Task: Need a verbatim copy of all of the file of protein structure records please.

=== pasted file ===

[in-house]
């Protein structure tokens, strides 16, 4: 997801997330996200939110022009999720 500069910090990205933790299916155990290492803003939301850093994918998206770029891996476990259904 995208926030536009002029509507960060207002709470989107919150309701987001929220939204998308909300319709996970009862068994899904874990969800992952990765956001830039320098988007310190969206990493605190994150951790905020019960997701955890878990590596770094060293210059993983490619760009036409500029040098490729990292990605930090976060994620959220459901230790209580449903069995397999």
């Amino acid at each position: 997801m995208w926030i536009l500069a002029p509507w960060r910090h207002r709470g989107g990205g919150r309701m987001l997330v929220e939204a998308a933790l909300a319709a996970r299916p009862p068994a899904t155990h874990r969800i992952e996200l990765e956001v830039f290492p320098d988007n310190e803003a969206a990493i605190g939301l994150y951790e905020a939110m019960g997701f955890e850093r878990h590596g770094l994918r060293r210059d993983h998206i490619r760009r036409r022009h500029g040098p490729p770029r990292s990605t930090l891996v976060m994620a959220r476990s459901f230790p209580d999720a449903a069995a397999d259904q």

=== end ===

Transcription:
[in-house]
């Protein structure tokens, strides 16, 4: 997801997330996200939110022009999720 500069910090990205933790299916155990290492803003939301850093994918998206770029891996476990259904 995208926030536009002029509507960060207002709470989107919150309701987001929220939204998308909300319709996970009862068994899904874990969800992952990765956001830039320098988007310190969206990493605190994150951790905020019960997701955890878990590596770094060293210059993983490619760009036409500029040098490729990292990605930090976060994620959220459901230790209580449903069995397999």
């Amino acid at each position: 997801m995208w926030i536009l500069a002029p509507w960060r910090h207002r709470g989107g990205g919150r309701m987001l997330v929220e939204a998308a933790l909300a319709a996970r299916p009862p068994a899904t155990h874990r969800i992952e996200l990765e956001v830039f290492p320098d988007n310190e803003a969206a990493i605190g939301l994150y951790e905020a939110m019960g997701f955890e850093r878990h590596g770094l994918r060293r210059d993983h998206i490619r760009r036409r022009h500029g040098p490729p770029r990292s990605t930090l891996v976060m994620a959220r476990s459901f230790p209580d999720a449903a069995a397999d259904q």